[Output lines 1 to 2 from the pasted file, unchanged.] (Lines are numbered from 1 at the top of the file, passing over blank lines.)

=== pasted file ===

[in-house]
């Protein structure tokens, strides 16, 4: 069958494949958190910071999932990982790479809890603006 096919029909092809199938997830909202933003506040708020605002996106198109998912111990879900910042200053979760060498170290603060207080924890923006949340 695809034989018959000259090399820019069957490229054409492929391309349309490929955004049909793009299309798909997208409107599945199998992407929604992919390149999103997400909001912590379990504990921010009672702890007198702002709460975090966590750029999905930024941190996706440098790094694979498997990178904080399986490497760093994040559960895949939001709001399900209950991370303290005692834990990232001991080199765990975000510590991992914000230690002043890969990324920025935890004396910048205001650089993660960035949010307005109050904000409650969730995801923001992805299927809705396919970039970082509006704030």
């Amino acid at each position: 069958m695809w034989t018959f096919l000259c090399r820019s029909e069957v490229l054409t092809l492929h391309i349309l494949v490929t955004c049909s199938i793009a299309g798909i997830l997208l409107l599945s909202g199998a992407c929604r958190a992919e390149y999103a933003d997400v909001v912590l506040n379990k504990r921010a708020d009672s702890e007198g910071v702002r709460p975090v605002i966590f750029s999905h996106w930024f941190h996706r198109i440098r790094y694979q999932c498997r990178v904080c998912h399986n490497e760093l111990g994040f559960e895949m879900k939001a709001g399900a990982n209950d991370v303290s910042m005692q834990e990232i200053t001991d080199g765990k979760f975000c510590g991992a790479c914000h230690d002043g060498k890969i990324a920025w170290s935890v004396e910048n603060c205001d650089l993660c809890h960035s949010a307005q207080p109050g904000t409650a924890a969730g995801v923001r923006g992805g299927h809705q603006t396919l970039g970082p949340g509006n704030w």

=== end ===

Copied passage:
[in-house]
């Protein structure tokens, strides 16, 4: 069958494949958190910071999932990982790479809890603006 096919029909092809199938997830909202933003506040708020605002996106198109998912111990879900910042200053979760060498170290603060207080924890923006949340 695809034989018959000259090399820019069957490229054409492929391309349309490929955004049909793009299309798909997208409107599945199998992407929604992919390149999103997400909001912590379990504990921010009672702890007198702002709460975090966590750029999905930024941190996706440098790094694979498997990178904080399986490497760093994040559960895949939001709001399900209950991370303290005692834990990232001991080199765990975000510590991992914000230690002043890969990324920025935890004396910048205001650089993660960035949010307005109050904000409650969730995801923001992805299927809705396919970039970082509006704030």